Preventing Applicants from Scamming You

March 19, 2018 |

Updated December 11, 2020

4 minute read

Fraudulent applications are a growing. Find out what warning signs and implementing tech tools that can help diagnose fraudulent activity on applications.

The hard reality is that some apartment prospects will never pass a background check. But that doesn’t mean they will stop trying.

More than ever, prospects unequipped to pass a background check on honest terms are trying to circumvent the system. The result has been a significant rise in the use of fake or stolen Social Security numbers (SSN) and fake paystubs, as unqualified prospects try to slip their way through the doors.

Apartment operators are clamoring to counter the escalating trend by educating their teams on the potential warning signs and implementing tech tools that can help diagnose fraudulent activity on applications.

“A blatant sign that an applicant is using a fake SSN on an application could be an alert regarding the date range from when the SSN was issued versus the date of birth or age of the applicant,” says Ginny Decker, Senior Vice President of Monument Real Estate Services. “In addition, you may find address discrepancies regarding addresses listed on the rental application versus those listed on the credit report.”

Synthetic ID fraud happens when applicants combine real and fake information to create an identity, which is the fastest growing form of fraud today, according to

Matt Ehrlich, Fraud & Identity Senior Director, Experian. While the use of fraudulent Social Security numbers is increasing in popularity – such as the use of an SSN belonging to someone who is deceased – fake and altered paystubs are also becoming more common.

In 2010, less than 3 percent of resident applicants had obtained a new Social Security number within the past five years. That number increased to 7 percent over the next five years and continues to rise. Naturally, this increases the importance for onsite teams to review and verify data provided by applicants. What might have seemed like a tedious and even insignificant process in the past now can adversely affect an apartment community’s bottom line. Communities would rather not find that out the hard way.

“Typically, these are residents who will become a skip or eviction within the first year of residency and will impact community bad debt,” Decker says. “Because the resident applied using a synthetic ID, there are no repercussions for failure to pay on time or for having large rental balances reported to a credit agency.”

Not only that, Decker cautions, but those engaged in criminal activity are more likely to be unsavory residents. If they’ll defraud an apartment community, what would prevent them from doing the same to vendors or fellow residents? In extreme cases, the safety of residents might be at risk. After all, there is a reason that these individuals cannot qualify for an apartment, and if they are operating under an alias, they might believe they are immune to any consequences.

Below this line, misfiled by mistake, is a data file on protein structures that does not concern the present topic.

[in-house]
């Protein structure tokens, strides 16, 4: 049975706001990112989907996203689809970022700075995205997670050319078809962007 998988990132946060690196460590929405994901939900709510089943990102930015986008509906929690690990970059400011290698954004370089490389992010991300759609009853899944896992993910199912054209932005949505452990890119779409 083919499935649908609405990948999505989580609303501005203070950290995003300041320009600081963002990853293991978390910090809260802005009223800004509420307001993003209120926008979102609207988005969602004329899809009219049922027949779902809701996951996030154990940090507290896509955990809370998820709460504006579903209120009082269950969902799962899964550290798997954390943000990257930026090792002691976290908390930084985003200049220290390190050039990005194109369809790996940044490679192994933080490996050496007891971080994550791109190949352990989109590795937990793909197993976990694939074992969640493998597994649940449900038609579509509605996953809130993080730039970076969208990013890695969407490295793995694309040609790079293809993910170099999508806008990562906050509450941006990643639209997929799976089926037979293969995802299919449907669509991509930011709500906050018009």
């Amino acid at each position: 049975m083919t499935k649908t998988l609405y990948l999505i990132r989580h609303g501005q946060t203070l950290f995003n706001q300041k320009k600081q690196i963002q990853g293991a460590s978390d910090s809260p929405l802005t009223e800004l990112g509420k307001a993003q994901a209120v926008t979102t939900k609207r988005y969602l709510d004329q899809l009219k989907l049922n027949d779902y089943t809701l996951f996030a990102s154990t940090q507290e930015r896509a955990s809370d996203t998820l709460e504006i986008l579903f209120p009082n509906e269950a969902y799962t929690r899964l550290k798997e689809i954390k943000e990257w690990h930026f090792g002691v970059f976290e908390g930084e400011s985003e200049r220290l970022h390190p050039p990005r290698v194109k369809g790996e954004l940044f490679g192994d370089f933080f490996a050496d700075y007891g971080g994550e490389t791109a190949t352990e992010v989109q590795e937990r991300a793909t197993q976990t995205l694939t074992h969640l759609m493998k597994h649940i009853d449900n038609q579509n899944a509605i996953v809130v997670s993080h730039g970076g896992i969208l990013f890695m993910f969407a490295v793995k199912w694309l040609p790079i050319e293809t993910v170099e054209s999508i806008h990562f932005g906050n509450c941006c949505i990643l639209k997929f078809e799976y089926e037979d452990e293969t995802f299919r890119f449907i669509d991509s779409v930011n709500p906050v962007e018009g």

That can put a community manager or leasing agent in a difficult position when they diagnose the fraud and have to relay that message to the applicant.

“In an effort to avoid risk to operators, I feel the best way to handle the situation would be to simply tell the applicant that they did not pass the background criteria,” Decker says. “Our onsite associates should not be discussing the specifics of the credit results with the applicants, so you don’t want to put them in the position of potentially accusing an applicant of synthetic ID fraud.”

Decker notes that many owners and operators use third-party screening companies for rental applications. These companies should be partnering with their clients to provide best practices for handling synthetic ID fraud and providing feedback on potential changes to screening criteria that would provide additional alerts to any such activity.

While fake or altered Social Security numbers can be tricky for fraud offenders to utilize in the long-term because they are a government-issued entity, fake paystubs can be easier to get away with. Searching online for “Fake Paystubs” brings an unsettling scene. Several websites will promise fake stubs within minutes.

While maybe not as extreme as SSN fraud, applicants will utilize fake paystubs to make it look like they make enough money to qualify. Some will even use the stubs that they earn from their actual job but alter the numbers to look higher. But if these applicants succeed, delinquent payments are almost to be expected because the applicant doesn’t actually generate the income reported on the stub.

“As prospects continue to find ways to alter SSNs and paystub data, the industry needs to keep pace by finding ways to diagnose this type of activity before it’s too late,” says Kelly Canepa, Director of ResidentVerify and ResidentInsure at Entrata. “Synthetic ID is gaining popularity because it works in many cases, meaning apartment operators more than ever need to be astute in their efforts to identify it before these prospects scam their way into becoming residents.”

Advances to screening methods are in development as the industry aims to curb this trend. Perhaps the primary key for apartment operators is awareness. The more often leasing teams closely scour applications and can diagnose warning signs, the less likely one of these fraudulent applicants will have a home in a well-managed community.

Paul Willis is a Content Manager for LinnellTaylor Marketing